ROUGH DRAFT authorea.com/102742
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  • Problem 2.10

    [2.10] Consider the function \( f:\mathbb{C}/\{{0}\}\to\mathbb{C}\) given by \(f(x)=\frac{1}{x}.\) Apply the definition of the derivative to give a direct proof that \(f'(z)=-\frac{1}{z^2}.\)

    Let \(f:\mathbb{C}/\{{0}\}\to\mathbb{C}\) be given by \(f(x)=\frac{1}{x}.\) Then by the definition of a derivative we have the following:

    \[\begin{aligned} f'(x) &=\lim_{h\to 0} \frac{f(z_0+h)-f(z_0)}{h}\\ &=\lim_{h\to0}\frac{\frac{1}{(z_0+h)}-\frac{1}{z_0}}{h}\\ &=\lim_{h\to 0}\frac{\frac{z_0}{z_0(z_0+h)}-\frac{(z_0+h)}{z_0(z_0+h)}}{h}\\ &=\lim_{h\to 0}\frac{\frac{z_0-z_0-h}{z_0(z_0+h)}}{h}\\ &=\lim_{h\to 0}\frac{\frac{-h}{z_0(z_0+h)}}{h}\\ &= \lim_{h\to 0}\frac{-1}{z_0(z_0+h)}\\ &= \lim_{h\to 0}\frac{-1}{(z_0)^2+z_0h}\\ &= \frac{-1}{(z_0)^2+z_0(0)}\\\end{aligned}\]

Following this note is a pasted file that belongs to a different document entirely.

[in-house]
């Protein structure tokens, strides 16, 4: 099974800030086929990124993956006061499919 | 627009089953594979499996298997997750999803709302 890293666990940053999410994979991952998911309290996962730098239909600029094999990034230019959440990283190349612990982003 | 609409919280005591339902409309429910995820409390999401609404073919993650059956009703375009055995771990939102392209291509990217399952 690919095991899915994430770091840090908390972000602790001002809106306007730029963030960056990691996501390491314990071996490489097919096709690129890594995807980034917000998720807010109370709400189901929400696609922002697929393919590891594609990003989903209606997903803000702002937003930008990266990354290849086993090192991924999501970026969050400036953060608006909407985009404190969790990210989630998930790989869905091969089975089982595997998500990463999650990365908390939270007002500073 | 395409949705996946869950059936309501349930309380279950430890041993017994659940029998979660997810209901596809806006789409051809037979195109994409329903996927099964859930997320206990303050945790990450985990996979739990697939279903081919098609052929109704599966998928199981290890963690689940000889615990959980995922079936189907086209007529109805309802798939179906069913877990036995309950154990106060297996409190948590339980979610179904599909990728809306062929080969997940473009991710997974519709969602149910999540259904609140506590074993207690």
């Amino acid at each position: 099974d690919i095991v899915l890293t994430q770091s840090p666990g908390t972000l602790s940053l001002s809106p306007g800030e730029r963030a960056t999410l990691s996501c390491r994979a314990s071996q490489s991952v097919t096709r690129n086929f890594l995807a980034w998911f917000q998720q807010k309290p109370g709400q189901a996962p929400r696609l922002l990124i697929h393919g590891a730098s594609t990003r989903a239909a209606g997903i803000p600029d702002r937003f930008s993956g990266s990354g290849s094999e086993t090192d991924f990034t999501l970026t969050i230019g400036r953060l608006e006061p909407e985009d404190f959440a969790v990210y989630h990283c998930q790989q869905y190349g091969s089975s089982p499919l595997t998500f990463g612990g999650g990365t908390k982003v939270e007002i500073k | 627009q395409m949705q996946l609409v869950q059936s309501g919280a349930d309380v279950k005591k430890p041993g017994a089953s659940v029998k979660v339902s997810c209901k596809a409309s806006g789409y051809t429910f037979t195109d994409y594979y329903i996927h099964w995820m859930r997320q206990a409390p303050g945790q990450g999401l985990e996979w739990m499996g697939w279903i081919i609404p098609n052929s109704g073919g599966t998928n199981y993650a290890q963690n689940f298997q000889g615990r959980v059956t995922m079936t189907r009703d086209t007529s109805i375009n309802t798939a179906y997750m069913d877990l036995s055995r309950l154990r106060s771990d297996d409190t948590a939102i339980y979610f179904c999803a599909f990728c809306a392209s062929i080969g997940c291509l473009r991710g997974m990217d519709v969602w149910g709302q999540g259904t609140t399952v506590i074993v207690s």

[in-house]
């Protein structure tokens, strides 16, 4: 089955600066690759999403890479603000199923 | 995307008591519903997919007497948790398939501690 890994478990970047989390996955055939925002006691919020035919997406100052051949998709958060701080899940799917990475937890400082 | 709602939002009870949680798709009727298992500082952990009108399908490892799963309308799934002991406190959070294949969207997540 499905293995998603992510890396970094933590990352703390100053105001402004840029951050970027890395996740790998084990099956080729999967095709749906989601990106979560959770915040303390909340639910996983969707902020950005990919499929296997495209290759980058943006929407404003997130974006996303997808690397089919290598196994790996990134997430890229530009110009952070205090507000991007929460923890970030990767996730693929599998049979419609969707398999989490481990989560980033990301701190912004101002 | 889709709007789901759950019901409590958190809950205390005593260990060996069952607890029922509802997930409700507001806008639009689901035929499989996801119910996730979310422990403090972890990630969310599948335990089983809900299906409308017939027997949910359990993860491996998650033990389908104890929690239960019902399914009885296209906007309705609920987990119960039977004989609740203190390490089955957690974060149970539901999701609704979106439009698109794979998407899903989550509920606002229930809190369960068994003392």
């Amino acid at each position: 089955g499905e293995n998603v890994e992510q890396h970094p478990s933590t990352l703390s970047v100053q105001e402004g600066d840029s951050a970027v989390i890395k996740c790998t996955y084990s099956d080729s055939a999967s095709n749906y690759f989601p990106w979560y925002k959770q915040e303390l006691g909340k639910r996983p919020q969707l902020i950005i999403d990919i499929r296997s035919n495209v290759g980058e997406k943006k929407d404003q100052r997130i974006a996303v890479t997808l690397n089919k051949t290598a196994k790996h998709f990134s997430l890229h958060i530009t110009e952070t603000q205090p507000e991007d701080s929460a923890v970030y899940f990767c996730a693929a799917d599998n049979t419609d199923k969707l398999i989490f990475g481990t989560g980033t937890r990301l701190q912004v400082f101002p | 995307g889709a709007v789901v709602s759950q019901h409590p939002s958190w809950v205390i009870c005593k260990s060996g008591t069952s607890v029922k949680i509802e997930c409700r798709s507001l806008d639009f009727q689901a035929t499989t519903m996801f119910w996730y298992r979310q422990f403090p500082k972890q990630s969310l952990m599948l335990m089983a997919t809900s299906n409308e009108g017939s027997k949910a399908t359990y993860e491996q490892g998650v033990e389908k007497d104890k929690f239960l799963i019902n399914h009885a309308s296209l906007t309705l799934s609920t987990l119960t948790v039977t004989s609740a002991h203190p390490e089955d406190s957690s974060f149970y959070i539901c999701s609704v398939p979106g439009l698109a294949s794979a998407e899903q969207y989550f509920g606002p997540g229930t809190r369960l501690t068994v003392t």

Therefore, \(f'(z) = \frac{-1}{(z_0)^2}\), such that \(z_0 \neq 0.\)

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